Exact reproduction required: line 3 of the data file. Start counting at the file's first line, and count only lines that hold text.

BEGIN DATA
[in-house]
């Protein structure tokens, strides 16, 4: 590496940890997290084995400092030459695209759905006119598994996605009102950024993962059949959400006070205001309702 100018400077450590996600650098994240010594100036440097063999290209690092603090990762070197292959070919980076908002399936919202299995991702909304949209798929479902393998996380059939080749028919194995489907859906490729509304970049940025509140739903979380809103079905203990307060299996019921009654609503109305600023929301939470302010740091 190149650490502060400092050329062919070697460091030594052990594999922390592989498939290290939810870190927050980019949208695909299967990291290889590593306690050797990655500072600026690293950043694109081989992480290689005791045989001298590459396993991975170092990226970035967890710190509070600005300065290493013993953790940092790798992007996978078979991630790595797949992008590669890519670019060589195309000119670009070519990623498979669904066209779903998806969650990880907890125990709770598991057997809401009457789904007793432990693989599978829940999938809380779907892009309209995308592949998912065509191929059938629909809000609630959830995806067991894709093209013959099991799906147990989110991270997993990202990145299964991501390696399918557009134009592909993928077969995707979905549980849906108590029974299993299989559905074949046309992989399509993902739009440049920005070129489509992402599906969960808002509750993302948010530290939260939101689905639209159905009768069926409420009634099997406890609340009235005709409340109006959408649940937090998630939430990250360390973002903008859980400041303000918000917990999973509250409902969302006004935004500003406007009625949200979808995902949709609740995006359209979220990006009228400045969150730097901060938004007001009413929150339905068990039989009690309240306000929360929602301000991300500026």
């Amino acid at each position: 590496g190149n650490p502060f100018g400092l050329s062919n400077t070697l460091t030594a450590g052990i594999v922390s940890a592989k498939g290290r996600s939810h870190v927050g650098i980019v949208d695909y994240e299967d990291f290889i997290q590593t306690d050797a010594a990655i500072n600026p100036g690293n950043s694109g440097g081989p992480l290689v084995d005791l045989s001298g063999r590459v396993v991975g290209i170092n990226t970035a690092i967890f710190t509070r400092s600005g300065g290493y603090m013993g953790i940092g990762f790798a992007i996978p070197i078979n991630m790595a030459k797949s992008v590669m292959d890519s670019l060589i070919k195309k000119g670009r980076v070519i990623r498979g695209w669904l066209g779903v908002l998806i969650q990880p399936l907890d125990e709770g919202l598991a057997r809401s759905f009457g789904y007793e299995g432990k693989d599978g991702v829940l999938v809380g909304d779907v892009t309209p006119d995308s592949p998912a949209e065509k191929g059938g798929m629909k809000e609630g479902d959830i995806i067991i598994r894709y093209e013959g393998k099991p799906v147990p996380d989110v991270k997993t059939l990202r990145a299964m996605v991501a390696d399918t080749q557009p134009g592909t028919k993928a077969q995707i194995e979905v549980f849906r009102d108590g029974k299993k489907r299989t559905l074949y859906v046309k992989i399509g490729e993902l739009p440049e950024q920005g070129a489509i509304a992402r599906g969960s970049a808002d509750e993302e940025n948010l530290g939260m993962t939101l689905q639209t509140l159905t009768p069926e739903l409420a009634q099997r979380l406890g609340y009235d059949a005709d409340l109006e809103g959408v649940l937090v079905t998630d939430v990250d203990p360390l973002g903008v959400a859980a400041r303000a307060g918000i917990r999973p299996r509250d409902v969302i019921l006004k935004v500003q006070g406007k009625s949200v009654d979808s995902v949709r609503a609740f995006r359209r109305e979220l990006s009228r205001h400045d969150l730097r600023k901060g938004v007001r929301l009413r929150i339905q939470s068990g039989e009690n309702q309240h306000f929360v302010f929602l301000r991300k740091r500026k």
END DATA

């Amino acid at each position: 590496g190149n650490p502060f100018g400092l050329s062919n400077t070697l460091t030594a450590g052990i594999v922390s940890a592989k498939g290290r996600s939810h870190v927050g650098i980019v949208d695909y994240e299967d990291f290889i997290q590593t306690d050797a010594a990655i500072n600026p100036g690293n950043s694109g440097g081989p992480l290689v084995d005791l045989s001298g063999r590459v396993v991975g290209i170092n990226t970035a690092i967890f710190t509070r400092s600005g300065g290493y603090m013993g953790i940092g990762f790798a992007i996978p070197i078979n991630m790595a030459k797949s992008v590669m292959d890519s670019l060589i070919k195309k000119g670009r980076v070519i990623r498979g695209w669904l066209g779903v908002l998806i969650q990880p399936l907890d125990e709770g919202l598991a057997r809401s759905f009457g789904y007793e299995g432990k693989d599978g991702v829940l999938v809380g909304d779907v892009t309209p006119d995308s592949p998912a949209e065509k191929g059938g798929m629909k809000e609630g479902d959830i995806i067991i598994r894709y093209e013959g393998k099991p799906v147990p996380d989110v991270k997993t059939l990202r990145a299964m996605v991501a390696d399918t080749q557009p134009g592909t028919k993928a077969q995707i194995e979905v549980f849906r009102d108590g029974k299993k489907r299989t559905l074949y859906v046309k992989i399509g490729e993902l739009p440049e950024q920005g070129a489509i509304a992402r599906g969960s970049a808002d509750e993302e940025n948010l530290g939260m993962t939101l689905q639209t509140l159905t009768p069926e739903l409420a009634q099997r979380l406890g609340y009235d059949a005709d409340l109006e809103g959408v649940l937090v079905t998630d939430v990250d203990p360390l973002g903008v959400a859980a400041r303000a307060g918000i917990r999973p299996r509250d409902v969302i019921l006004k935004v500003q006070g406007k009625s949200v009654d979808s995902v949709r609503a609740f995006r359209r109305e979220l990006s009228r205001h400045d969150l730097r600023k901060g938004v007001r929301l009413r929150i339905q939470s068990g039989e009690n309702q309240h306000f929360v302010f929602l301000r991300k740091r500026k």